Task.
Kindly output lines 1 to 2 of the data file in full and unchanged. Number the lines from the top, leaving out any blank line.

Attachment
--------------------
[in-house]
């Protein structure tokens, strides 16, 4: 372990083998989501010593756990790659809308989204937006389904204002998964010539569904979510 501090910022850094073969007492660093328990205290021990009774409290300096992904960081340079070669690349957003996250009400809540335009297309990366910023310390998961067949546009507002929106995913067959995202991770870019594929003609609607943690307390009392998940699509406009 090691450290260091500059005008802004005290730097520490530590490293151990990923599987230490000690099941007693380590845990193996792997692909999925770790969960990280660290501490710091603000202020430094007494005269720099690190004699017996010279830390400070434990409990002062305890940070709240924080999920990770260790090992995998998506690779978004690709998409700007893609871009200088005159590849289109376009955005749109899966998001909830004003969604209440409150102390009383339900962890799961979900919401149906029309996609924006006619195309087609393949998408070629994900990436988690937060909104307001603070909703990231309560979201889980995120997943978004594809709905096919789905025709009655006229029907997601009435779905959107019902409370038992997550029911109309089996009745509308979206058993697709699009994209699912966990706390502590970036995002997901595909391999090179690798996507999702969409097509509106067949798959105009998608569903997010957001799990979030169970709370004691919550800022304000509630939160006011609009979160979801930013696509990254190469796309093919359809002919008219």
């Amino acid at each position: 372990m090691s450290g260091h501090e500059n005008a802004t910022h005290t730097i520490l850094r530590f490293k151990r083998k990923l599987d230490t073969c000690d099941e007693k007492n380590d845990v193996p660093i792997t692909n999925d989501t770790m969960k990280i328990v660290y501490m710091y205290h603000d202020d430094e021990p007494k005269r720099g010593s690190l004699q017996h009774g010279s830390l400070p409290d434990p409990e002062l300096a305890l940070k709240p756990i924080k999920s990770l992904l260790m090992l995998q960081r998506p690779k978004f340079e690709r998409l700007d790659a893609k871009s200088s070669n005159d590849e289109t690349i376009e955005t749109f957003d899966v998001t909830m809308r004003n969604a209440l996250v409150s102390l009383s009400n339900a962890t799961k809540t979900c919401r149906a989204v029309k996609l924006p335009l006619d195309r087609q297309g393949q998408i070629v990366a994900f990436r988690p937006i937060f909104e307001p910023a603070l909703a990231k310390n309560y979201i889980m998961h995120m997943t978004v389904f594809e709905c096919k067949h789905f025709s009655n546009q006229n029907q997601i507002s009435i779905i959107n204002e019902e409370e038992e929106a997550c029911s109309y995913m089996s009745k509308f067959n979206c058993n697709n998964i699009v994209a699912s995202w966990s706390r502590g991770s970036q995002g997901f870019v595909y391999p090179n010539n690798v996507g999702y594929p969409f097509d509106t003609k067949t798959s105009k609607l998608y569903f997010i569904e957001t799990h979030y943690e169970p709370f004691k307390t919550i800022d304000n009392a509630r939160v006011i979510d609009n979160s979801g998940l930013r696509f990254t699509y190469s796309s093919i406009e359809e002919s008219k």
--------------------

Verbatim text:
[in-house]
């Protein structure tokens, strides 16, 4: 372990083998989501010593756990790659809308989204937006389904204002998964010539569904979510 501090910022850094073969007492660093328990205290021990009774409290300096992904960081340079070669690349957003996250009400809540335009297309990366910023310390998961067949546009507002929106995913067959995202991770870019594929003609609607943690307390009392998940699509406009 090691450290260091500059005008802004005290730097520490530590490293151990990923599987230490000690099941007693380590845990193996792997692909999925770790969960990280660290501490710091603000202020430094007494005269720099690190004699017996010279830390400070434990409990002062305890940070709240924080999920990770260790090992995998998506690779978004690709998409700007893609871009200088005159590849289109376009955005749109899966998001909830004003969604209440409150102390009383339900962890799961979900919401149906029309996609924006006619195309087609393949998408070629994900990436988690937060909104307001603070909703990231309560979201889980995120997943978004594809709905096919789905025709009655006229029907997601009435779905959107019902409370038992997550029911109309089996009745509308979206058993697709699009994209699912966990706390502590970036995002997901595909391999090179690798996507999702969409097509509106067949798959105009998608569903997010957001799990979030169970709370004691919550800022304000509630939160006011609009979160979801930013696509990254190469796309093919359809002919008219």